First, there is having to relive Jani’s decline. This has been the first time I have had to face the daughter I had and lost. Jani is better today, leaps and bounds better, but she will never be who she was. I didn’t deal with this sense of loss at the time. I refused to because to do so was to risk falling apart and I had to keep functioning, keep the family going. Only now am I dealing with the massive sense of loss. She is still alive and at the end of the day that, and her happiness, was all I asked God for back in the days when her illness was eating away at her personality until there was nothing left but the shell of what had been my daughter, like an abandoned insect husk.

 

She has come through. We stopped, at least for now, the advance of her disease. But she is not the same person. She is changed. How could she not?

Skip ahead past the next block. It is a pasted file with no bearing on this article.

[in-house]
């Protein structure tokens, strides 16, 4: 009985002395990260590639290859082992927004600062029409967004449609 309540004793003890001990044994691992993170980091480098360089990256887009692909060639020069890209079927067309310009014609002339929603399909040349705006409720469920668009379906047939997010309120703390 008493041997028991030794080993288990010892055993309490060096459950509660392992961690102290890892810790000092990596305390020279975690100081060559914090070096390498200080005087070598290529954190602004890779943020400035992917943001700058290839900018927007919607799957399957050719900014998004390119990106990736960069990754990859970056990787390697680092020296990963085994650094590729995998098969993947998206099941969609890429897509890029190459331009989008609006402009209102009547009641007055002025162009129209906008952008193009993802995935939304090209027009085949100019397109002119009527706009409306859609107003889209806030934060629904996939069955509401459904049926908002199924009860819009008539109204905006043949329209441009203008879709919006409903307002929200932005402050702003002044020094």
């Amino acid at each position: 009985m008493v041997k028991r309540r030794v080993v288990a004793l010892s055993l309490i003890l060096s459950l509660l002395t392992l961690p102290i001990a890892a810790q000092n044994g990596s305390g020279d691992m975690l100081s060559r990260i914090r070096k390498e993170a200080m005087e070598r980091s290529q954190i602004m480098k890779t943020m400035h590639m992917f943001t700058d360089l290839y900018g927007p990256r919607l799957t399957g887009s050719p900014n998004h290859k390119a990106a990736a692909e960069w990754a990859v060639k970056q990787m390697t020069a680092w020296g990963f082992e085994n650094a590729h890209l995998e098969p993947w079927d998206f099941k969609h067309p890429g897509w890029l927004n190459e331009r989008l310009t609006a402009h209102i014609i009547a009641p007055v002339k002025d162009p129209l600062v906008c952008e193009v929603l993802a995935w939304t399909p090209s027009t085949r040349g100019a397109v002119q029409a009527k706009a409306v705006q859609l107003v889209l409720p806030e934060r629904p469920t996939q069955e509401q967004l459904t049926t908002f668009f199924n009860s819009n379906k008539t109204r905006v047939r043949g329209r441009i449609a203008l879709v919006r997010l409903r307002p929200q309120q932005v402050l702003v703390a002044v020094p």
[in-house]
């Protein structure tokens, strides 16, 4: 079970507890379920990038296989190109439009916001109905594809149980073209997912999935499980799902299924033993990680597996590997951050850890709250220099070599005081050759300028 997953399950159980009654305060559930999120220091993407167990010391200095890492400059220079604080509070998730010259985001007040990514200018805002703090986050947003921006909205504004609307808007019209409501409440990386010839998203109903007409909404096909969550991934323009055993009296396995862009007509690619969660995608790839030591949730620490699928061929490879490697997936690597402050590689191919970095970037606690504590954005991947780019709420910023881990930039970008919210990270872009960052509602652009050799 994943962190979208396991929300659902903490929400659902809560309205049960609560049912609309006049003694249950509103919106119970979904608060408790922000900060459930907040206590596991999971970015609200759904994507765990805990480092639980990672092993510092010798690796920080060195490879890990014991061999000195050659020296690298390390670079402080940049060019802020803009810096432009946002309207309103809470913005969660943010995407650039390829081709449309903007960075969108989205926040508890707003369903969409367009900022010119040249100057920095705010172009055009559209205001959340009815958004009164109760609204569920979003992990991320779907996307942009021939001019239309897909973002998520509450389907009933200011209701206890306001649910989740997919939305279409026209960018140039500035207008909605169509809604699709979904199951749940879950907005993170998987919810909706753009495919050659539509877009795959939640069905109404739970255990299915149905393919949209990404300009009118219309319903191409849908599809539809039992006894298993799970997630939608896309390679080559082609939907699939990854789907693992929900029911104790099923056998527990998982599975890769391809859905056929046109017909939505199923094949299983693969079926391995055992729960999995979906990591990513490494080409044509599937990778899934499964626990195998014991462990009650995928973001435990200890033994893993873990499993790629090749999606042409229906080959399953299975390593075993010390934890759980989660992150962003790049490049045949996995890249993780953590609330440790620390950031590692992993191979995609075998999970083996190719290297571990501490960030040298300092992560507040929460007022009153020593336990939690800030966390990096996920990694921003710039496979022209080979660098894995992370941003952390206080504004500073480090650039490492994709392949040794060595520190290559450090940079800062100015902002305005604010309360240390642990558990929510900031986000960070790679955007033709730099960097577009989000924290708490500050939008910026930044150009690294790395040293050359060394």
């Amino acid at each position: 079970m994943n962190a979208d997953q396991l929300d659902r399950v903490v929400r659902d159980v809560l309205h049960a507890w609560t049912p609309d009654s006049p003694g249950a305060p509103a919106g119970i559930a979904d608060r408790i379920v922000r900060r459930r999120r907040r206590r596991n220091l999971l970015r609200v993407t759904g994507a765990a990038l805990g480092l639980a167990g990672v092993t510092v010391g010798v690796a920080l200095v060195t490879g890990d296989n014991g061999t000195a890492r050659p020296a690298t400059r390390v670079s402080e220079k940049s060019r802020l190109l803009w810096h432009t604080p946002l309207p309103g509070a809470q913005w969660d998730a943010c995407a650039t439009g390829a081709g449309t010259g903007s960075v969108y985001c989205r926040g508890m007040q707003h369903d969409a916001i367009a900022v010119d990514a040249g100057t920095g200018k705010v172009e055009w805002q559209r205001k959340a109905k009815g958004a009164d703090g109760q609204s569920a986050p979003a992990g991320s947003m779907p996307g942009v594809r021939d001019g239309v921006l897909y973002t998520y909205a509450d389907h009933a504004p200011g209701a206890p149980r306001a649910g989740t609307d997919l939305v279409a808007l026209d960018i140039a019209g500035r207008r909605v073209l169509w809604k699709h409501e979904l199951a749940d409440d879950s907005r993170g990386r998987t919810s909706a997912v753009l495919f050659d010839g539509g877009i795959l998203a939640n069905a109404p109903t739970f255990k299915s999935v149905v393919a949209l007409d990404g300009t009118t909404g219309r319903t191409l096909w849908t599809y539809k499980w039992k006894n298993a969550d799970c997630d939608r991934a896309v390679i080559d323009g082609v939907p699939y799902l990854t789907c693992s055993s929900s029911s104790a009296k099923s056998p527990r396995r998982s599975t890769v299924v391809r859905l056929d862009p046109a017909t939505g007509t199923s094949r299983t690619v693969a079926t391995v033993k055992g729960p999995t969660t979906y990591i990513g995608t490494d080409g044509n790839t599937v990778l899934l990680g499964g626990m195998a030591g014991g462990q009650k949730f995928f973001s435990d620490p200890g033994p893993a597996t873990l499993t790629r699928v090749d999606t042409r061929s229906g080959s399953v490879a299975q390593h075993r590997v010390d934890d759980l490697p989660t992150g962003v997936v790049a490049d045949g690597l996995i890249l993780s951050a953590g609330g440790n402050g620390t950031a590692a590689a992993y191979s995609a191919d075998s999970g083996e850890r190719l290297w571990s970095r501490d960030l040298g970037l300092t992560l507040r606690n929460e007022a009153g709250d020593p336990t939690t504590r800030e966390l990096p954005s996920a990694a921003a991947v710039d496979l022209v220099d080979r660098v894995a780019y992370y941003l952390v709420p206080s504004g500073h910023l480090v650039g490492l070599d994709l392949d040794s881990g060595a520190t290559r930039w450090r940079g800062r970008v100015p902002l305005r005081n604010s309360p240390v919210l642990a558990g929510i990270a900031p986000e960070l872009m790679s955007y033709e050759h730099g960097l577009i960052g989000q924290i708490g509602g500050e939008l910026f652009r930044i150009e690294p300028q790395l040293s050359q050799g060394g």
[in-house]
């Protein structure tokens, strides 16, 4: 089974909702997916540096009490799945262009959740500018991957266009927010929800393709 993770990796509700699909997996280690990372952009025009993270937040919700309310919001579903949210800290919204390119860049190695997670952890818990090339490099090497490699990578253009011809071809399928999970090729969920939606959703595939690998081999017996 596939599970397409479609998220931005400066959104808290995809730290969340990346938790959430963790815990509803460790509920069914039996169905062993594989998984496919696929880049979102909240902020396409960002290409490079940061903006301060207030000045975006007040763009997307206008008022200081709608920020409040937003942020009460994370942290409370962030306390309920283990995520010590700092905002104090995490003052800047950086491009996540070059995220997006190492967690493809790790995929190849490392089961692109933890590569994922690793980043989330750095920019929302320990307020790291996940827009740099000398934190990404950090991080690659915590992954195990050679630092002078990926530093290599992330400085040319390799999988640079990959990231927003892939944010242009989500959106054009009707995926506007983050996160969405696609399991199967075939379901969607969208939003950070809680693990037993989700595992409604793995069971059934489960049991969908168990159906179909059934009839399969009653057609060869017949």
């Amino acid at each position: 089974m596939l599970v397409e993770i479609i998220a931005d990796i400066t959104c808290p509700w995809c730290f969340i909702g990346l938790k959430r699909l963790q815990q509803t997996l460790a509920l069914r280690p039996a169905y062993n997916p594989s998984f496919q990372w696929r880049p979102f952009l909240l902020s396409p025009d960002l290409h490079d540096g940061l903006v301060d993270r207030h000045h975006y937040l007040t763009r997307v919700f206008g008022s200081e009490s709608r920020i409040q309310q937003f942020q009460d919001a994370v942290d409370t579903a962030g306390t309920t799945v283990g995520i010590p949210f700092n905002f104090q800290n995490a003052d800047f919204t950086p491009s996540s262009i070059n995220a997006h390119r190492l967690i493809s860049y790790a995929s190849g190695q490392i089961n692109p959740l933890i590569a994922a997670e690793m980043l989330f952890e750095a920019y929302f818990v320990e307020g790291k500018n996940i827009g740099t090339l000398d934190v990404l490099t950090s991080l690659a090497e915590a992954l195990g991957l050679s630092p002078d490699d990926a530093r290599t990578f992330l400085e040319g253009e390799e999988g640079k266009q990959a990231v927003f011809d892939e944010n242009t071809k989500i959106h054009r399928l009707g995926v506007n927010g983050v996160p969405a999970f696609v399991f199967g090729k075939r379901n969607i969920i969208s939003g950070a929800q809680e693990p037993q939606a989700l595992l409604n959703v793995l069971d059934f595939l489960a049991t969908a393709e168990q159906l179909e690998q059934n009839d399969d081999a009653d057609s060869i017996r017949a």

And then there is my transformation, a transformation I didn’t realize had occurred until I was well into the book. And it is not a good transformation. Yes, Jani’s illness, and childhood mental illness in general, gave me a purpose in life, but I am not the same person either. My transformation was not into a hero. As Jani isolated, I went with her, refusing to let her go into the dark alone. So much so that I was willing to sacrifice everything else. I slowly destroyed my contact with the outside world as she did. I became mercurial, inconsistent, and sometimes cruel.

 

It is not easy to realize what you have become. There is a lot of good there. But there is also a lot of bad.